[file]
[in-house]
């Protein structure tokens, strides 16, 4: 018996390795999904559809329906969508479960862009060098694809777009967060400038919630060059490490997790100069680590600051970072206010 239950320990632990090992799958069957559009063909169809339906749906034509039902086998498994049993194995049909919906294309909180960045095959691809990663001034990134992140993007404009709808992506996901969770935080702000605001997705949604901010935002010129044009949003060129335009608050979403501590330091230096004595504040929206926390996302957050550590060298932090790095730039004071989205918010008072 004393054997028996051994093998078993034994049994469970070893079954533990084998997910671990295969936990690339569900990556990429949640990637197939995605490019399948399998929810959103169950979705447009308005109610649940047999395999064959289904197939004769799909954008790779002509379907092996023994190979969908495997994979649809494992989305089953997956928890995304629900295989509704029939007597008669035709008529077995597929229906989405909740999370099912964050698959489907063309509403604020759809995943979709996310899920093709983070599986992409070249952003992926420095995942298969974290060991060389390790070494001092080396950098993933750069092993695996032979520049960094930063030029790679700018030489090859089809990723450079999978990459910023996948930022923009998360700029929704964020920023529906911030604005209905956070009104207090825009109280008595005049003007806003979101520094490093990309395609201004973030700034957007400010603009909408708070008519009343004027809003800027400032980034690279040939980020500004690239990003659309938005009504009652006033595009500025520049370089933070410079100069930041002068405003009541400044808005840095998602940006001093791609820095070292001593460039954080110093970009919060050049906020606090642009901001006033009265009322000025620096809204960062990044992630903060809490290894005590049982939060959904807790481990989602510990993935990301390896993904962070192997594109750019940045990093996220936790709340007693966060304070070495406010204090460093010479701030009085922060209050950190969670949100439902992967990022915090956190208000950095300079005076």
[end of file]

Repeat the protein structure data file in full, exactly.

[in-house]
């Protein structure tokens, strides 16, 4: 018996390795999904559809329906969508479960862009060098694809777009967060400038919630060059490490997790100069680590600051970072206010 239950320990632990090992799958069957559009063909169809339906749906034509039902086998498994049993194995049909919906294309909180960045095959691809990663001034990134992140993007404009709808992506996901969770935080702000605001997705949604901010935002010129044009949003060129335009608050979403501590330091230096004595504040929206926390996302957050550590060298932090790095730039004071989205918010008072 004393054997028996051994093998078993034994049994469970070893079954533990084998997910671990295969936990690339569900990556990429949640990637197939995605490019399948399998929810959103169950979705447009308005109610649940047999395999064959289904197939004769799909954008790779002509379907092996023994190979969908495997994979649809494992989305089953997956928890995304629900295989509704029939007597008669035709008529077995597929229906989405909740999370099912964050698959489907063309509403604020759809995943979709996310899920093709983070599986992409070249952003992926420095995942298969974290060991060389390790070494001092080396950098993933750069092993695996032979520049960094930063030029790679700018030489090859089809990723450079999978990459910023996948930022923009998360700029929704964020920023529906911030604005209905956070009104207090825009109280008595005049003007806003979101520094490093990309395609201004973030700034957007400010603009909408708070008519009343004027809003800027400032980034690279040939980020500004690239990003659309938005009504009652006033595009500025520049370089933070410079100069930041002068405003009541400044808005840095998602940006001093791609820095070292001593460039954080110093970009919060050049906020606090642009901001006033009265009322000025620096809204960062990044992630903060809490290894005590049982939060959904807790481990989602510990993935990301390896993904962070192997594109750019940045990093996220936790709340007693966060304070070495406010204090460093010479701030009085922060209050950190969670949100439902992967990022915090956190208000950095300079005076």